The current war, despite its success, might make us nostalgic for the good old days, when the United States achieved regime change quietly in hapless faraway countries by dispatching the CIA to organize a coup. That's how Saddam Hussein's Baath Party first came to power in Iraq in 1963. The previous strongman was deposed and killed with CIA assistance because Washington found him a few shades too pink.
Convenience was not the only benefit of the old method. It was usually done with a wink and denial, sparing us the pain of official rationalizations.
But somehow Saddam got Krazy-glued into Baghdad, and none of the usual tricks could get him out. So we turned to the modern high-tech method of regime change: invasion.
Invasion requires a good story line, even if the underlying motives and geopolitics are not so different from the old days. The current story line, propogated uncritically by the mainstream media, is the liberation of Iraq. It's a nice, noble story, consistent with American ideals. Unfortunately, it's not true.
For example, if the people of Iraq had a free choice, they might well split into three countries. The current borders, imposed by British colonial officials in 1919, were never chosen by the people. The Kurds of the north have a passionate, barely concealed desire for an independent state in the north, and the Shiite Arabs of the south might prefer to separate from the Sunni minority that has traditionally dominated the country.
But of course they will not have such a choice. The current borders will be maintained by external force because Iraq's neighbors fear the consequences of a breakup. The Shiites have a sizeable guerrilla army waiting in Iran to promote their ambitions, so stifling them will take more than a polite ''no.''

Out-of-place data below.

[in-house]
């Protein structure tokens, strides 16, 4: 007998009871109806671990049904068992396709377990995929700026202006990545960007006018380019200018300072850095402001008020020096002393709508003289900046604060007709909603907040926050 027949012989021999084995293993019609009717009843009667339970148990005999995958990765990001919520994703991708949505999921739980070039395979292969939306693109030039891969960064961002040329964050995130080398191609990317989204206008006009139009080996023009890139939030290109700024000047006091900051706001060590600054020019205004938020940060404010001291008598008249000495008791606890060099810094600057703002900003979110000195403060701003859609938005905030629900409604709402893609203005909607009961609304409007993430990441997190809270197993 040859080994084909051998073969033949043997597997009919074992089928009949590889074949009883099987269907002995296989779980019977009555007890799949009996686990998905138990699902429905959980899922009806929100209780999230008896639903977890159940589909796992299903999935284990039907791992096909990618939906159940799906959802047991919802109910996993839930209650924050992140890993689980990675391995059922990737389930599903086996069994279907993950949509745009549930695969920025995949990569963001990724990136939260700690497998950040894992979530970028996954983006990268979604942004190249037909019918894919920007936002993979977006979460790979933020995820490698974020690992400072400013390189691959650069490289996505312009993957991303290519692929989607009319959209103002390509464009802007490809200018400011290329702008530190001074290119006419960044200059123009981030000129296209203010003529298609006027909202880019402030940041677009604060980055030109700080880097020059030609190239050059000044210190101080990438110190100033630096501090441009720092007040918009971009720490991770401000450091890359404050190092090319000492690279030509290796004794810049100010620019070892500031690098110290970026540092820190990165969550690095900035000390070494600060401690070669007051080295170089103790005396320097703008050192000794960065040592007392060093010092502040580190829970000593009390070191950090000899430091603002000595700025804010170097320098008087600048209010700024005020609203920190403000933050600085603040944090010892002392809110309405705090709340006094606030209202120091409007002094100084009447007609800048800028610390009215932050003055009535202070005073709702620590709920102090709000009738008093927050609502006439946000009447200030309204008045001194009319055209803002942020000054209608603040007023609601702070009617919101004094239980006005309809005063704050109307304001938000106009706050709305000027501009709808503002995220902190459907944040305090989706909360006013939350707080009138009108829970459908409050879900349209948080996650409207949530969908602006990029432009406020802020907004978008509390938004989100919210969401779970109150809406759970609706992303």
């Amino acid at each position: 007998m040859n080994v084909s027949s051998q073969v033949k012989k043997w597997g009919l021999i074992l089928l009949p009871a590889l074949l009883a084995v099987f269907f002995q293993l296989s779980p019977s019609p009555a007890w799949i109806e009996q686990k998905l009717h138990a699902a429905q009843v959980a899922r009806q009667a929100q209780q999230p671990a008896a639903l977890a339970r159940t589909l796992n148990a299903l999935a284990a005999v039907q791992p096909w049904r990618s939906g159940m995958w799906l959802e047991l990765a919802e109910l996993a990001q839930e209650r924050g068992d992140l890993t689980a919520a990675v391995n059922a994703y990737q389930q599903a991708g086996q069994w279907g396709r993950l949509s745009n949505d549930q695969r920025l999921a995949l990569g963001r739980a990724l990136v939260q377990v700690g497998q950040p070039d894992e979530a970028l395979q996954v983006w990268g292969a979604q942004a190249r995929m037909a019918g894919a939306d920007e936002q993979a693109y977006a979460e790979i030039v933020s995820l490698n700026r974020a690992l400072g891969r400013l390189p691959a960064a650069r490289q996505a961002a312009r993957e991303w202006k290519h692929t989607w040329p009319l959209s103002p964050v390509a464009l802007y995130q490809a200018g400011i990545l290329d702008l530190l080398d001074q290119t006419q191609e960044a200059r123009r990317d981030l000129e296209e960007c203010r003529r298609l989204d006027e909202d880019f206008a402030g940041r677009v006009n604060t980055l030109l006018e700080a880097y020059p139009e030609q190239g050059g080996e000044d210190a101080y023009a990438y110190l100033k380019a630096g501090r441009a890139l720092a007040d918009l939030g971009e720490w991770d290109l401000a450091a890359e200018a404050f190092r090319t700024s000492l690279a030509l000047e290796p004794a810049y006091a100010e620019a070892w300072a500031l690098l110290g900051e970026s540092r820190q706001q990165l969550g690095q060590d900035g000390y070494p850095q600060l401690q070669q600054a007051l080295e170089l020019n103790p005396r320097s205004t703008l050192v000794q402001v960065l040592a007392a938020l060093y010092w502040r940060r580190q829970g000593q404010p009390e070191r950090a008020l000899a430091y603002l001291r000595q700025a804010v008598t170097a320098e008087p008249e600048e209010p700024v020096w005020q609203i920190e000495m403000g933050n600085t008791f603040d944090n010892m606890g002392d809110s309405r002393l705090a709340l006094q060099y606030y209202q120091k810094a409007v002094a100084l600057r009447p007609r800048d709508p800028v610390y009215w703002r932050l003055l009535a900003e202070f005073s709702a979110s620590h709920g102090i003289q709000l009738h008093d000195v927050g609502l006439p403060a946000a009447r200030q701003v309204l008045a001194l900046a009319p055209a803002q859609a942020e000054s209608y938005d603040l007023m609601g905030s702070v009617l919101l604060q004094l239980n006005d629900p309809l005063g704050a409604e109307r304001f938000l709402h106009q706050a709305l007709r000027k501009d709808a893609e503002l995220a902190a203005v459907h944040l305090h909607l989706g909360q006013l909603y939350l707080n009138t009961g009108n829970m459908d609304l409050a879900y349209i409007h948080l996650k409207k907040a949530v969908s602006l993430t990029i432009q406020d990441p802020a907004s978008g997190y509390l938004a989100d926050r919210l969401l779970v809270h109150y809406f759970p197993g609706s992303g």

The Iraqis also won't have free choice of their own foreign policy because they would probably use that discretion to continue military and political support for the Arabs of Palestine. Stopping that activity is one of the main motives for the invasion.
Iraqis apparently won't even get to choose their own mobile telephone standard. That will fall under the purview of American pork-barrel politics. Multinational corporations are already involved in a shameless stampede to profit from Iraqi reconstruction, directed mostly, if not entirely, from outside Iraq, with some of the loot returning to Washington in the form of campain contributions.
Meanwhile, neoconservative officials and think-tankers in Washington will push for a long, unilateral, heavy-handed occupation in service of their broader ambition to change the political culture of the Arab and Muslim world, starting with Iraq.
Iraq will not be liberated under American military government. Iraq is being conquered and occupied to further the interests of other countries - the USA, the Gulf Arabs, Israel, and Turkey. If Iraq's people attempt to defy those foreign interests, even in the name of democracy, they will be promptly repressed.
This story ran on page E12 of the Boston Globe on 4/13/2003.
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